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An Algorithm to End the Lines for Ice at Burning Man

EmperorOfCanada Story from Soviet Russia (325 comments)

A friend of mine bought Vodka in Soviet Russia and described the process as:

Get in line and at the end of that line tell the person what you would like to order. The give you a ticket for the item.
Get in another line and produce the ticket which you then pay for that item.

Then get into a third line where they will very carefully scrutinize the certified paid ticket and give you your vodka if there is any left.

He said that the time he went that the 3 lines were around 40 minutes each as the counter people were very very slow and methodical.

2 days ago
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Ask Slashdot: Good Hosting Service For a Parody Site?

EmperorOfCanada Re:Check out XMISSION (113 comments)

Yup when I see plesk I see asshole admins from the 1990's.

2 days ago
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Robot SmackDowns Wants To Bring Robot Death Matches To an Arena Near You

EmperorOfCanada Remote controlled cars aren't robots (82 comments)

Slapping some armour and an axe onto an RC car doesn't make it a robot; it is just an RC car with anger management issues. For a real robot battle the robots should be fully autonomous; they enter the ring, are activated, and have at each other. I suspect that the first generation would mostly just go straight into a corner and hack at the wall. But with enough prise money AI routines would start to creep in and then it could get interesting. I would love to see them adapt to damage, or take advantage of their opponent's damage.

The only sad part would be if this is where genuine AI was born.

3 days ago
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Google Fiber To Launch In Austin, Texas In December

EmperorOfCanada Re:I want slower for cheaper (88 comments)

I'll buy that in a second. My pretty shitty service (Eastlink) costs me around $60 a month so in 5 months I would cover the $300. My effective download speed is around 15Mbs but the upload is basically fast morse code and my ping time is often all over the place; enough that I really feel sorry for the gamers.

Not that GF is coming to Canada but I would celebrate my call to Eastlink to tell them that they won't be getting another cent from me in this lifetime.

5 days ago
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Google Fiber To Launch In Austin, Texas In December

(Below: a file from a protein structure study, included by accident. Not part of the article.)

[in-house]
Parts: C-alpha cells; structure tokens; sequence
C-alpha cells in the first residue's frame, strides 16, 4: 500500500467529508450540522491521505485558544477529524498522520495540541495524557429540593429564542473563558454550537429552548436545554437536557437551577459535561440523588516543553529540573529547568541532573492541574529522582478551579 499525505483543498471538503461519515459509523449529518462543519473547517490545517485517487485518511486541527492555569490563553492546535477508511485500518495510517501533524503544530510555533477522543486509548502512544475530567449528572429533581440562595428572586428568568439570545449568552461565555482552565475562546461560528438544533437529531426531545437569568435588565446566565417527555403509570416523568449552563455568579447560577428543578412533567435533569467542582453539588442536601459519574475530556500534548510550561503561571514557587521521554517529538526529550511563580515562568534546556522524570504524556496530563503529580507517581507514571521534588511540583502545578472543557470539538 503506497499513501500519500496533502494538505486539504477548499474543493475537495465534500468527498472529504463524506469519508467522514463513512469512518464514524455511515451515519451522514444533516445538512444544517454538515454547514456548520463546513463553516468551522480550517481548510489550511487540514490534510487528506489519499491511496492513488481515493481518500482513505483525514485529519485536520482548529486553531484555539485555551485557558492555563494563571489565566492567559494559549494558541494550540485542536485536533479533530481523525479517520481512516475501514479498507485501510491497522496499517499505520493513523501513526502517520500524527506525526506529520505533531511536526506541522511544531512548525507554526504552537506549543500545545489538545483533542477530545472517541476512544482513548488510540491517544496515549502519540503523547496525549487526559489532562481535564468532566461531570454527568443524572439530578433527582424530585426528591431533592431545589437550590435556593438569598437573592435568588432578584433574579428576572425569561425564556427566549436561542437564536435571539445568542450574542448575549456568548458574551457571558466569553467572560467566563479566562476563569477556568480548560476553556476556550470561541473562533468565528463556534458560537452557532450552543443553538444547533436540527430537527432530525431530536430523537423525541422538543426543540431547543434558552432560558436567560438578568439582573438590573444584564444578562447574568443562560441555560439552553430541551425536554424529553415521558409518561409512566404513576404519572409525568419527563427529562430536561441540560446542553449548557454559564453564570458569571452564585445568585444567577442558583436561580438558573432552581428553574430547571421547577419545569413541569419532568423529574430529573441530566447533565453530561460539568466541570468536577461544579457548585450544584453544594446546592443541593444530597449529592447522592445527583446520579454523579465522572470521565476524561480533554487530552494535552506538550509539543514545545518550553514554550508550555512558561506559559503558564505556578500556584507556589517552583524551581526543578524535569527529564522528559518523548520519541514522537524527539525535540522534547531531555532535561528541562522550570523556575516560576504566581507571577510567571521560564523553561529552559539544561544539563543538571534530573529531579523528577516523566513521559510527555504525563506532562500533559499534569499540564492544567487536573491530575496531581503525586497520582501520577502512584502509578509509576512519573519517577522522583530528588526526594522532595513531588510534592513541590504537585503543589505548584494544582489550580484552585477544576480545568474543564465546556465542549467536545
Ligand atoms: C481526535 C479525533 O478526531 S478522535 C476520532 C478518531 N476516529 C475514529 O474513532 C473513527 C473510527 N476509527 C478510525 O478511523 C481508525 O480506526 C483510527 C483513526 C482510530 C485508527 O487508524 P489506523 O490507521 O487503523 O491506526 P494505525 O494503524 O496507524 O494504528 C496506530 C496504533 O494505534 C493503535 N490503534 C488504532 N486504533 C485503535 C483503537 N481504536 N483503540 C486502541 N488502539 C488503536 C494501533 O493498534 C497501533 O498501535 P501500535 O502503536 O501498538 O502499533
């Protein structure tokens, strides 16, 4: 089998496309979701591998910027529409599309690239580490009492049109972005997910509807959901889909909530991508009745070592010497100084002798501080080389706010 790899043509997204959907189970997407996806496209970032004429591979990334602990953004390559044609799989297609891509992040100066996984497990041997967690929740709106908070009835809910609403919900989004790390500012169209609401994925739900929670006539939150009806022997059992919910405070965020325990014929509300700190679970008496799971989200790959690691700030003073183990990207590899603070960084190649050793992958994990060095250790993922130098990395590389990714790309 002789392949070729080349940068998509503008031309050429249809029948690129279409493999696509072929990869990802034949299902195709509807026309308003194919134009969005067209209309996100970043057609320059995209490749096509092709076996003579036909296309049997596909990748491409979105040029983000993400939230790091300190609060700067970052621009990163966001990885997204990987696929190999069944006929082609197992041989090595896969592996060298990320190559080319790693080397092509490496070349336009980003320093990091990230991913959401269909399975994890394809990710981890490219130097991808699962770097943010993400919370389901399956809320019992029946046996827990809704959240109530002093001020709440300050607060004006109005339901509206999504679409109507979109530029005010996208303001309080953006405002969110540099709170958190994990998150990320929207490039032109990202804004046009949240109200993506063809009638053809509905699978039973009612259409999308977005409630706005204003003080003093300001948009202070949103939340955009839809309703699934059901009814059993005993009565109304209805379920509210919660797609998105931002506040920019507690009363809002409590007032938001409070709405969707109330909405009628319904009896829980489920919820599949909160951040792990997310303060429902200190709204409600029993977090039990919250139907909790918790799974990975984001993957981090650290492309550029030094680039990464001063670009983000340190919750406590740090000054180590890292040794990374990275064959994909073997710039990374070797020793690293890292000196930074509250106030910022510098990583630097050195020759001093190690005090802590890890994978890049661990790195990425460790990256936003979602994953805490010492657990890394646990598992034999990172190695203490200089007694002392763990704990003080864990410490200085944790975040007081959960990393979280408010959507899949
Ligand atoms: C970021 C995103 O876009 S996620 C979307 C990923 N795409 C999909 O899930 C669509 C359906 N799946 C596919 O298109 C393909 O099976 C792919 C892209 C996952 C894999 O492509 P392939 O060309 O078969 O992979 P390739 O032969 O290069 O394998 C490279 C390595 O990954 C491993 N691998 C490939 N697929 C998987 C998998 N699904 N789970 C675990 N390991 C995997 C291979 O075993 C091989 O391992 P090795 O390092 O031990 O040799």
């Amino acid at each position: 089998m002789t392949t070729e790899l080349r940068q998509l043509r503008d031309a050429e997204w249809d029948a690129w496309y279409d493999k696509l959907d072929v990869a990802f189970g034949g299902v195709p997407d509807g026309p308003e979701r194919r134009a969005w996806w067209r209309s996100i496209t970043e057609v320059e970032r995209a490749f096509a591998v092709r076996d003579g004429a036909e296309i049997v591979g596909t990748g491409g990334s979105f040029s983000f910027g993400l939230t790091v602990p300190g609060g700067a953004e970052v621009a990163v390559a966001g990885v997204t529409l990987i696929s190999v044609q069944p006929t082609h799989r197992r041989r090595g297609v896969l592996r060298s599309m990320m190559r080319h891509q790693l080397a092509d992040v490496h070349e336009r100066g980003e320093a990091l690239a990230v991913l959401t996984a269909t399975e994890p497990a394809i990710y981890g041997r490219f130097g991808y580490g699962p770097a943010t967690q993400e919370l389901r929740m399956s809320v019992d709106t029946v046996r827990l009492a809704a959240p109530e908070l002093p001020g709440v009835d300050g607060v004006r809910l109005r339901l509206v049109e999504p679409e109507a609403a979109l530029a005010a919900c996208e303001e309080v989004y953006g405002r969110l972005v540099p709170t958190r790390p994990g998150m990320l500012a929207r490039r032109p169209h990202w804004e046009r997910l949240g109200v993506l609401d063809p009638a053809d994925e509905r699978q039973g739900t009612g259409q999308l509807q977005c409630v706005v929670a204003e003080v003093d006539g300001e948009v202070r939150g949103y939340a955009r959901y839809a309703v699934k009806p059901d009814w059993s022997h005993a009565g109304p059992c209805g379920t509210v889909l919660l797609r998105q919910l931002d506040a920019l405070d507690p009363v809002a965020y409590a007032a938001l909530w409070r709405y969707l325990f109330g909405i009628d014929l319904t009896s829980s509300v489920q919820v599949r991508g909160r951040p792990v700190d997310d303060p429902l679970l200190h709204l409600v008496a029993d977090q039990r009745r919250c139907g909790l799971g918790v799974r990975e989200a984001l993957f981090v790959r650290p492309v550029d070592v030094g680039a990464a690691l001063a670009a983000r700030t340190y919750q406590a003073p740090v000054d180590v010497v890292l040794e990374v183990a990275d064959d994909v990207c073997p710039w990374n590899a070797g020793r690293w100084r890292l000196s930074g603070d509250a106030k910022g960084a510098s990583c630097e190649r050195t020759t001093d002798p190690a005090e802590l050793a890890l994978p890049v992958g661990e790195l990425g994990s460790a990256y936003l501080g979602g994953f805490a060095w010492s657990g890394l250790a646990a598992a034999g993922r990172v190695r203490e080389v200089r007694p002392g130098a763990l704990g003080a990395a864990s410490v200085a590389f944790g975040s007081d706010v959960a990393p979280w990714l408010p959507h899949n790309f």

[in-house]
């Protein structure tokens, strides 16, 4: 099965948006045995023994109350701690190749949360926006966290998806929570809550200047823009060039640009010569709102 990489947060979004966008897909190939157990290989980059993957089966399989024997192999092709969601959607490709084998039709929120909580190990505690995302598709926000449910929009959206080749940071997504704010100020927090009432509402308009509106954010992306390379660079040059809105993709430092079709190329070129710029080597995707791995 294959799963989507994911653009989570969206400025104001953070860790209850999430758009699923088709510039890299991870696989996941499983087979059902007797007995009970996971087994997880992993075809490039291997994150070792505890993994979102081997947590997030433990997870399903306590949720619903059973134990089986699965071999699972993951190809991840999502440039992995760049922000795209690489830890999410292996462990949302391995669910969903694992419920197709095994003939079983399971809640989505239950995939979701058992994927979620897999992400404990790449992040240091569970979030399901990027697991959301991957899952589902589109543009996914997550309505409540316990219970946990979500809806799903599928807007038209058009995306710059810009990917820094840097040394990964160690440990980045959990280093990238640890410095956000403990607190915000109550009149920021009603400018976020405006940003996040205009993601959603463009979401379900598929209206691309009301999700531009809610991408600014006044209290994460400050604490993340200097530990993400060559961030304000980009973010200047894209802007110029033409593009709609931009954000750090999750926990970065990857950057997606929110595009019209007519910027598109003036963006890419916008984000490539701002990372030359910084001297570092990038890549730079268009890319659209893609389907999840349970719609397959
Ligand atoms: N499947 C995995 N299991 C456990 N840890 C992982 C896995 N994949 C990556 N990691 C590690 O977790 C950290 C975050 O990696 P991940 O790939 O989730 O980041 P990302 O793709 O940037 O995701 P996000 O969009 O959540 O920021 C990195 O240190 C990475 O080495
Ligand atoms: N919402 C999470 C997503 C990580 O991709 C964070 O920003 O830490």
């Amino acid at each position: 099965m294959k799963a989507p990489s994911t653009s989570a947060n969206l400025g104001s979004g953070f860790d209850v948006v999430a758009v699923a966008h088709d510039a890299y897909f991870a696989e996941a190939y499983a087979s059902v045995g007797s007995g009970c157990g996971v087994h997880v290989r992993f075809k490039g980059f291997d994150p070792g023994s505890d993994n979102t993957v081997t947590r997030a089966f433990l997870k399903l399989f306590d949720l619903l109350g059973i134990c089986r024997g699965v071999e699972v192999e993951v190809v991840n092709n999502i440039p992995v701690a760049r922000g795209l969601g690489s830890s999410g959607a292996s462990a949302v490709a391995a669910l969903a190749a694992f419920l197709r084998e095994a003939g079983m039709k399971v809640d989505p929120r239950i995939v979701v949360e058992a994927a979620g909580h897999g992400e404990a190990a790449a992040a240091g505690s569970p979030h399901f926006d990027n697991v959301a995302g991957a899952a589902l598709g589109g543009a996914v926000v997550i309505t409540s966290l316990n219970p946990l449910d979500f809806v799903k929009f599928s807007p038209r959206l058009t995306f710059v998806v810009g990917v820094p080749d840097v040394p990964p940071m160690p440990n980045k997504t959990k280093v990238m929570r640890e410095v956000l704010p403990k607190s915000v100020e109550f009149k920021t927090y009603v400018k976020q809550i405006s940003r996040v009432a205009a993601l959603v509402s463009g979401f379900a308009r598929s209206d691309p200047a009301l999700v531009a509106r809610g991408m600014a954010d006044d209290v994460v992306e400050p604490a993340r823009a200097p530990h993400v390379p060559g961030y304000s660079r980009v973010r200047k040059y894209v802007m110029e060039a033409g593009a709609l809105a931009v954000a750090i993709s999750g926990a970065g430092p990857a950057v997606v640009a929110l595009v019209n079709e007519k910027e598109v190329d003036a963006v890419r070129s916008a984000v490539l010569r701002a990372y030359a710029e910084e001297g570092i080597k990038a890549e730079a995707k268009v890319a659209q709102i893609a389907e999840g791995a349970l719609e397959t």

EmperorOfCanada I want slower for cheaper (88 comments)

I want 10mbs for around $10. Basically I don't need that much for work during the day and Netflix at night. I don't even need that great a ping time.

Keep in mind that those are the needs of someone who develops software that is heavily network centred. Once in a blue moon when I really need a full iso of a linux distro I might grumble that faster would be better but I am not sure that I would notice the difference 99.9% of the time.

5 days ago
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Battery Breakthrough: Researchers Claim 70% Charge In 2 Minutes, 20-Year Life

EmperorOfCanada Re:I want this to be true but... (395 comments)

A great comment I read a while back was to ignore anything on the cover of Popular Mechanics involving propellers.

about a week ago
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If Your Cloud Vendor Goes Out of Business, Are You Ready?

EmperorOfCanada They could AIG you (150 comments)

In the sub prime mortgage disaster AIG insured for a very low rate against the impossible (or so they thought) possibility of all these mortgage backed bonds and whatnot collapsing. So quite simply they didn't have enough in reserves to cover all the losses. The government ended up stepping in. But in that case the government can just make money out of thin air. They can't make servers out of thin air.

So assuming some company is willing to take your money to provide ready access to a failover crisis how do you know that they can handle the load, it might be like all the Titanic passengers trying to get into way too few lifeboats. Also if something like AWS ever went belly up you couldn't buy a server or find another co-location fast enough. Every other service out there would be instantly swamped even if they didn't double their prices overnight.